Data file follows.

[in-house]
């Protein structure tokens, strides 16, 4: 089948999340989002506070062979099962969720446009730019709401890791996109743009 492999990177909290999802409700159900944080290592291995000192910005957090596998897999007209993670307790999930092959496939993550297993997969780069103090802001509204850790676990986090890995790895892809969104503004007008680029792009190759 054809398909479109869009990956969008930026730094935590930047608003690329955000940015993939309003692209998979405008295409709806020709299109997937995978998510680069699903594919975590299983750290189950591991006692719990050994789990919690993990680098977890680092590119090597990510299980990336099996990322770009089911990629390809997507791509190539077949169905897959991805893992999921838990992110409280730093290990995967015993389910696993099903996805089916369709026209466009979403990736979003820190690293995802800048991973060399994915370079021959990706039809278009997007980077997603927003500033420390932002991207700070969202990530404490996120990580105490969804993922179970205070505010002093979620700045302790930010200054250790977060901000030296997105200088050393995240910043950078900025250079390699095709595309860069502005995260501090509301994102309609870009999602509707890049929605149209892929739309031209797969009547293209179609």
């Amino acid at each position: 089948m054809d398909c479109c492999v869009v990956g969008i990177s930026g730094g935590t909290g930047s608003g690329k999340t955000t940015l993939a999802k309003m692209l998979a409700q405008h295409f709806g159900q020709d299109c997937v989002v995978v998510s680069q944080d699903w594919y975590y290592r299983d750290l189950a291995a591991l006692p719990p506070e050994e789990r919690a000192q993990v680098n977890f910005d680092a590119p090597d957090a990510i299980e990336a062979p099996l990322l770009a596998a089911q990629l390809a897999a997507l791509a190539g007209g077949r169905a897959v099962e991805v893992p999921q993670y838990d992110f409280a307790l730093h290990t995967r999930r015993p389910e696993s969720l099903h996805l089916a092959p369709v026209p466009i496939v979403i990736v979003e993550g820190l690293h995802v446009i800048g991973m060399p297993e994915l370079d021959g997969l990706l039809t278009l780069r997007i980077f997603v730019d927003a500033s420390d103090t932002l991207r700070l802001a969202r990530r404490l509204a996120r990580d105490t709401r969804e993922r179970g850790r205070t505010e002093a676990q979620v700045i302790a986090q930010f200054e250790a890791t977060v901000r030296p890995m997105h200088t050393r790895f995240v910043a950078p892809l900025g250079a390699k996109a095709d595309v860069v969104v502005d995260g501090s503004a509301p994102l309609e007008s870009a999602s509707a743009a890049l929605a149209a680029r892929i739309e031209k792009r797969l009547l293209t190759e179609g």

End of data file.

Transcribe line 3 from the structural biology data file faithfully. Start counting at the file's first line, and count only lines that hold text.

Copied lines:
């Amino acid at each position: 089948m054809d398909c479109c492999v869009v990956g969008i990177s930026g730094g935590t909290g930047s608003g690329k999340t955000t940015l993939a999802k309003m692209l998979a409700q405008h295409f709806g159900q020709d299109c997937v989002v995978v998510s680069q944080d699903w594919y975590y290592r299983d750290l189950a291995a591991l006692p719990p506070e050994e789990r919690a000192q993990v680098n977890f910005d680092a590119p090597d957090a990510i299980e990336a062979p099996l990322l770009a596998a089911q990629l390809a897999a997507l791509a190539g007209g077949r169905a897959v099962e991805v893992p999921q993670y838990d992110f409280a307790l730093h290990t995967r999930r015993p389910e696993s969720l099903h996805l089916a092959p369709v026209p466009i496939v979403i990736v979003e993550g820190l690293h995802v446009i800048g991973m060399p297993e994915l370079d021959g997969l990706l039809t278009l780069r997007i980077f997603v730019d927003a500033s420390d103090t932002l991207r700070l802001a969202r990530r404490l509204a996120r990580d105490t709401r969804e993922r179970g850790r205070t505010e002093a676990q979620v700045i302790a986090q930010f200054e250790a890791t977060v901000r030296p890995m997105h200088t050393r790895f995240v910043a950078p892809l900025g250079a390699k996109a095709d595309v860069v969104v502005d995260g501090s503004a509301p994102l309609e007008s870009a999602s509707a743009a890049l929605a149209a680029r892929i739309e031209k792009r797969l009547l293209t190759e179609g």